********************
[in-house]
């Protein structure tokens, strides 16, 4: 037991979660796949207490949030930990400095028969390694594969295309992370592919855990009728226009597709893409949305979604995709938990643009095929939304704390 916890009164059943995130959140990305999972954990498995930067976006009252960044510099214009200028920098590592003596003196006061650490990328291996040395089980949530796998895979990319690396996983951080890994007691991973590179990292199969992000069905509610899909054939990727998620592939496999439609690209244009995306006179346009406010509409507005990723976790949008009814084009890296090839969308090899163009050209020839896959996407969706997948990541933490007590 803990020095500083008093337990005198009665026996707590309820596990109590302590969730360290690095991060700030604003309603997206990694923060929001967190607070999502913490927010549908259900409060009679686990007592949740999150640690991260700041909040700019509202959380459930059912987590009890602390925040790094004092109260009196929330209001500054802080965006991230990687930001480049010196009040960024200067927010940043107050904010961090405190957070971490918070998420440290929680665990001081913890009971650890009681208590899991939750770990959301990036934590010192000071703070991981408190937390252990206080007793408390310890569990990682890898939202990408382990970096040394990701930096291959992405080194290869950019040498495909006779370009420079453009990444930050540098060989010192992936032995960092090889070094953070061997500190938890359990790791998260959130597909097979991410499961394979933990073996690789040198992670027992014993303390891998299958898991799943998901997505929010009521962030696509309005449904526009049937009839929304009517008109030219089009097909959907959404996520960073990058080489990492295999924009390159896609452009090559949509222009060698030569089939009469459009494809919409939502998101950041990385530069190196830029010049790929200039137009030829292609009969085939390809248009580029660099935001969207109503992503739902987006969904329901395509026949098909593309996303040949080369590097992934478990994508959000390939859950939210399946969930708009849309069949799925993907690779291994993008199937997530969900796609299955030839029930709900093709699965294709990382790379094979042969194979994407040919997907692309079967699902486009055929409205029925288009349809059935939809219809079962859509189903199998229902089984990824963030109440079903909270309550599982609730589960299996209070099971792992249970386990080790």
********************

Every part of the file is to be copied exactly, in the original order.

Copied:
[in-house]
């Protein structure tokens, strides 16, 4: 037991979660796949207490949030930990400095028969390694594969295309992370592919855990009728226009597709893409949305979604995709938990643009095929939304704390 916890009164059943995130959140990305999972954990498995930067976006009252960044510099214009200028920098590592003596003196006061650490990328291996040395089980949530796998895979990319690396996983951080890994007691991973590179990292199969992000069905509610899909054939990727998620592939496999439609690209244009995306006179346009406010509409507005990723976790949008009814084009890296090839969308090899163009050209020839896959996407969706997948990541933490007590 803990020095500083008093337990005198009665026996707590309820596990109590302590969730360290690095991060700030604003309603997206990694923060929001967190607070999502913490927010549908259900409060009679686990007592949740999150640690991260700041909040700019509202959380459930059912987590009890602390925040790094004092109260009196929330209001500054802080965006991230990687930001480049010196009040960024200067927010940043107050904010961090405190957070971490918070998420440290929680665990001081913890009971650890009681208590899991939750770990959301990036934590010192000071703070991981408190937390252990206080007793408390310890569990990682890898939202990408382990970096040394990701930096291959992405080194290869950019040498495909006779370009420079453009990444930050540098060989010192992936032995960092090889070094953070061997500190938890359990790791998260959130597909097979991410499961394979933990073996690789040198992670027992014993303390891998299958898991799943998901997505929010009521962030696509309005449904526009049937009839929304009517008109030219089009097909959907959404996520960073990058080489990492295999924009390159896609452009090559949509222009060698030569089939009469459009494809919409939502998101950041990385530069190196830029010049790929200039137009030829292609009969085939390809248009580029660099935001969207109503992503739902987006969904329901395509026949098909593309996303040949080369590097992934478990994508959000390939859950939210399946969930708009849309069949799925993907690779291994993008199937997530969900796609299955030839029930709900093709699965294709990382790379094979042969194979994407040919997907692309079967699902486009055929409205029925288009349809059935939809219809079962859509189903199998229902089984990824963030109440079903909270309550599982609730589960299996209070099971792992249970386990080790």